Lessons from the trash challenge

An Apple Jacks box is among several items at Los Angeles County's Bradley Landfill that could have been recycled by the consumer who threw them in the trash.

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Tess Vigeland: OK -- as many of you many know, I've been carrying my trash around with me for the last two weeks. The point?
To illustrate the problems and joys of cutting down on consumption in our consumer-driven economy.

Wait -- did I say, "joys?"

Well, I've now officially run out of trash jokes. What started off as a fun gag literally found me gagging earlier this week. There was a chicken carcass in my trash bag, mingled with some Windex-soaked rags . . .

I'd give you more details, but I can't remember and I don't have it with me anymore. I tossed it on Day 10, Tuesday. Call me a gutless wonder. My work colleagues and husband call me savior.

Other folks joined me, and I wondered how they fared.

Beth Terry lives in Oakland. Looks like she's gonna make it -- she wisely limited the stinky stuff. In her bag: tape, a plastic wine cork, an unrecyclable cake container, cheese packaging, eye drop containers.

Beth Terry: It's teaching me to be very aware of not just of what I throw away, but what I purchase in the first place. And to think about the whole lifecycle of anything that I buy.

Vigeland: You do have to really make choices.

Terry: Right.

Vigeland: I have found that getting down to zero is practically impossible.

Terry: I think it probably is. But I don't know that I want to because some things are, you know, you've got to have some luxuries. I love cheese, and you can't buy cheese without plastic wrap on it.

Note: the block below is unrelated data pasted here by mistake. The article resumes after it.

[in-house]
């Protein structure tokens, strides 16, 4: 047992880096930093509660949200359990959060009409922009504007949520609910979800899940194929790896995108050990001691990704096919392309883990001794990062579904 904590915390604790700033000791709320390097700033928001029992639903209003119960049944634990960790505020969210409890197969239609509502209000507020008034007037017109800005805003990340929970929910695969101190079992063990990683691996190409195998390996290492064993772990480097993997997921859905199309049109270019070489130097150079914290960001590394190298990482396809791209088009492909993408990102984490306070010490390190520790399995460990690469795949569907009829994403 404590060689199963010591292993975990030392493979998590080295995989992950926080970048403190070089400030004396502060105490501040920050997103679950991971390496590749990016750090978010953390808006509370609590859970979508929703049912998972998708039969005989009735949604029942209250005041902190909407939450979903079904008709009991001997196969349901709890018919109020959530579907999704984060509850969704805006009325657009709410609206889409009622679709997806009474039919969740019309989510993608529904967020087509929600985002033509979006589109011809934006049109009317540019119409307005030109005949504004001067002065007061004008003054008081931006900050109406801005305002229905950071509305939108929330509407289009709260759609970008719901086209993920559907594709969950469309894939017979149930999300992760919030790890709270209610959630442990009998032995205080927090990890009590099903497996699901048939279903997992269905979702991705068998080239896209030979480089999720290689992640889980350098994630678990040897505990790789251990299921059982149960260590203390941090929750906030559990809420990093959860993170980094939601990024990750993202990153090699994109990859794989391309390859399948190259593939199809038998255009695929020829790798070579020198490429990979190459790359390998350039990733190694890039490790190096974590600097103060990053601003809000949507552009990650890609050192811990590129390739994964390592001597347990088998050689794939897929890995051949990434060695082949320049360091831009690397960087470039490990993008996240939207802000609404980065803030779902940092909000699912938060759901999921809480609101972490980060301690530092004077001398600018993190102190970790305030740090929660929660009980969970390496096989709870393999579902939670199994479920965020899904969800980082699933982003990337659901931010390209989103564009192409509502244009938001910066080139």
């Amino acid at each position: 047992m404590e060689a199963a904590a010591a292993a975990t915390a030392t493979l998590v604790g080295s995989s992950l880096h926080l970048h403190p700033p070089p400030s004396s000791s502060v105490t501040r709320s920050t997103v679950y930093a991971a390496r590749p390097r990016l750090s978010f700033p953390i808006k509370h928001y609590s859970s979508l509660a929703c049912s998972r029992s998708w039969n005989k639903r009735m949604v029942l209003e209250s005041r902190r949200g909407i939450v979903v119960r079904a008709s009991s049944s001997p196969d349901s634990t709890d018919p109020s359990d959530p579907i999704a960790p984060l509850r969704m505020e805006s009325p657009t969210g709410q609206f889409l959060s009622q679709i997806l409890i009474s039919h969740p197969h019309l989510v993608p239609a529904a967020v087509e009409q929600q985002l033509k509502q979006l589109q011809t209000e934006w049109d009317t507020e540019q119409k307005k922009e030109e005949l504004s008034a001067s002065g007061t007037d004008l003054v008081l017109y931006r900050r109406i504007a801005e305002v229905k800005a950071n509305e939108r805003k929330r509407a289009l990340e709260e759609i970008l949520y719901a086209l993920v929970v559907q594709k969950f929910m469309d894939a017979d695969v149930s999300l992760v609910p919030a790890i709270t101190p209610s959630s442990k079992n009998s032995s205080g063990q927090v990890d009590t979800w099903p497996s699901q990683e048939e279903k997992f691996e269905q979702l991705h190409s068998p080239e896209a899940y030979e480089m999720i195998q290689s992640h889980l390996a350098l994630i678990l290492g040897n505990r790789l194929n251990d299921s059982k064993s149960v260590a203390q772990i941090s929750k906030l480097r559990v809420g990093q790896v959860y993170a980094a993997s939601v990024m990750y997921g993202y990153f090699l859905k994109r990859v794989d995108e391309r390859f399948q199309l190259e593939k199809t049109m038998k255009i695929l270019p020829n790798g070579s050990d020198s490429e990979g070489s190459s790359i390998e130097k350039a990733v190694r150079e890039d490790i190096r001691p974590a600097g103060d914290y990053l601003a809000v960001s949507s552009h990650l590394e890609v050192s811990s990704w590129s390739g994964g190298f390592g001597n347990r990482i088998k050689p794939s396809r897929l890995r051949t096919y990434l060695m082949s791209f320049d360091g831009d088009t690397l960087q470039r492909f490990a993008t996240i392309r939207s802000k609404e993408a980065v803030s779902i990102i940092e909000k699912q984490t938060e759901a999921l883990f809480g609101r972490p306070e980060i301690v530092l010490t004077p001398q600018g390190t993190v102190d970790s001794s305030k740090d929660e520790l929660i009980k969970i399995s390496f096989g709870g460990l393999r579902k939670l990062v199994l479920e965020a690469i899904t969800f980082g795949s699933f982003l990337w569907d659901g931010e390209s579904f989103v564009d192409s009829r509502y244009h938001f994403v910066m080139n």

In fact, there's a lot of stuff on the shelves out there that you can't buy without extraneous packaging.

Michelle Martinez of Stamford, Conn., found that the first few days of the challenge were tough. She had to remember to bring to work her own plates and cloth napkins from home. Her heaviest trash bag item? Catalogs. Her local sanitation district doesn't recycle them.

Michelle also caught a cold during the challenge -- hopefully not because of it -- and although she flushed her tissues, she is still carrying the wrappers from cough lozenges. Final lessons?

Michelle Martinez: Number one, appreciating the kind of convenience of the life that we have. But secondly, recognizing that the convenience isn't necessarily worth it. The realization that if I make small adjustments I can significantly reduce my trash. I do hope to keep it up in the long run.

So do I.

About the author

Tess Vigeland is the host of Marketplace Money, where she takes a deep dive into why we do what we do with our money.

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